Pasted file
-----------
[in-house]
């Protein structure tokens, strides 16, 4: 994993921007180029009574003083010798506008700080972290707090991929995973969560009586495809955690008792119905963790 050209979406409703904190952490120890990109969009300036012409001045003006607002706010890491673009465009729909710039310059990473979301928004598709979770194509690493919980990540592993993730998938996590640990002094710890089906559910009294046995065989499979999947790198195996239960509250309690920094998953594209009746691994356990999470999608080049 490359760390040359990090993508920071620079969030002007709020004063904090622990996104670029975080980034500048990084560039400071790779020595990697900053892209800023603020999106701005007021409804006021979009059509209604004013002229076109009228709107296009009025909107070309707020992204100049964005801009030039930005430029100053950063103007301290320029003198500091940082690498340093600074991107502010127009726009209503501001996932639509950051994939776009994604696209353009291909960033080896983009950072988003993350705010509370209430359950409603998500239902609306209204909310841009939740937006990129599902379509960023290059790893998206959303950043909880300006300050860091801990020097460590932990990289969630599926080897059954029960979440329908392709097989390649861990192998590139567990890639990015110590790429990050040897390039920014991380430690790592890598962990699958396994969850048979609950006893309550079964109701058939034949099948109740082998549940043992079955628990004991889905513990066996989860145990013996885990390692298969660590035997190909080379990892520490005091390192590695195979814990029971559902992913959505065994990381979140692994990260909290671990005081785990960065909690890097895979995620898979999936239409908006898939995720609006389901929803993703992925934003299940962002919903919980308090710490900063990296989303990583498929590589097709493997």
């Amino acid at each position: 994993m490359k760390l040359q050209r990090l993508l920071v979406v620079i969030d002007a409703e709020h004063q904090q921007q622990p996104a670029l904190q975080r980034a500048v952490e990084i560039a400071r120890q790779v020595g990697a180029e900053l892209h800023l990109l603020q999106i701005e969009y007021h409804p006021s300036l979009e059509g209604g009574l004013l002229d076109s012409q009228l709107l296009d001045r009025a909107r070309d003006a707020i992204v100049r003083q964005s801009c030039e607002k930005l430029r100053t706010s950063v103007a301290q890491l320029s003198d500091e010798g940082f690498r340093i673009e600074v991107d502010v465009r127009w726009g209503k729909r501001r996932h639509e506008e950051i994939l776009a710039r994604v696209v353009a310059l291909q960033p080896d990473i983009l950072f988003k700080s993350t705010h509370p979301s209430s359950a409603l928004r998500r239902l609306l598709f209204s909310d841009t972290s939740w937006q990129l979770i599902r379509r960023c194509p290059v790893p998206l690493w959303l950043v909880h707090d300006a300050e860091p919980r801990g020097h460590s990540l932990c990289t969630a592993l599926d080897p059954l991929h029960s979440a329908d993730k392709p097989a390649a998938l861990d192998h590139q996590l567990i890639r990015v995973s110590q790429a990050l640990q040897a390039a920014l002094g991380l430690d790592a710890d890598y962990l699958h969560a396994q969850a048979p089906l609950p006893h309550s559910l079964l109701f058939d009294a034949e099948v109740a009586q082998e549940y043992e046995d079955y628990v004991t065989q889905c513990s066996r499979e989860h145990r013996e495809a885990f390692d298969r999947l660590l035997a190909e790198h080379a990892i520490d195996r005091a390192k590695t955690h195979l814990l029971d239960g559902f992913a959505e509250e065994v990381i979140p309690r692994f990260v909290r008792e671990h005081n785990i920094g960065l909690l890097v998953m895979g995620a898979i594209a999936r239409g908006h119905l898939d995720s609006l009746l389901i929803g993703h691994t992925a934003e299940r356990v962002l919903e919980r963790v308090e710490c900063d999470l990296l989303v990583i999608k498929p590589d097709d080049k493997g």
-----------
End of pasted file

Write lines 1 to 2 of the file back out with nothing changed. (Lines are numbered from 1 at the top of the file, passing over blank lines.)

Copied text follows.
[in-house]
């Protein structure tokens, strides 16, 4: 994993921007180029009574003083010798506008700080972290707090991929995973969560009586495809955690008792119905963790 050209979406409703904190952490120890990109969009300036012409001045003006607002706010890491673009465009729909710039310059990473979301928004598709979770194509690493919980990540592993993730998938996590640990002094710890089906559910009294046995065989499979999947790198195996239960509250309690920094998953594209009746691994356990999470999608080049 490359760390040359990090993508920071620079969030002007709020004063904090622990996104670029975080980034500048990084560039400071790779020595990697900053892209800023603020999106701005007021409804006021979009059509209604004013002229076109009228709107296009009025909107070309707020992204100049964005801009030039930005430029100053950063103007301290320029003198500091940082690498340093600074991107502010127009726009209503501001996932639509950051994939776009994604696209353009291909960033080896983009950072988003993350705010509370209430359950409603998500239902609306209204909310841009939740937006990129599902379509960023290059790893998206959303950043909880300006300050860091801990020097460590932990990289969630599926080897059954029960979440329908392709097989390649861990192998590139567990890639990015110590790429990050040897390039920014991380430690790592890598962990699958396994969850048979609950006893309550079964109701058939034949099948109740082998549940043992079955628990004991889905513990066996989860145990013996885990390692298969660590035997190909080379990892520490005091390192590695195979814990029971559902992913959505065994990381979140692994990260909290671990005081785990960065909690890097895979995620898979999936239409908006898939995720609006389901929803993703992925934003299940962002919903919980308090710490900063990296989303990583498929590589097709493997």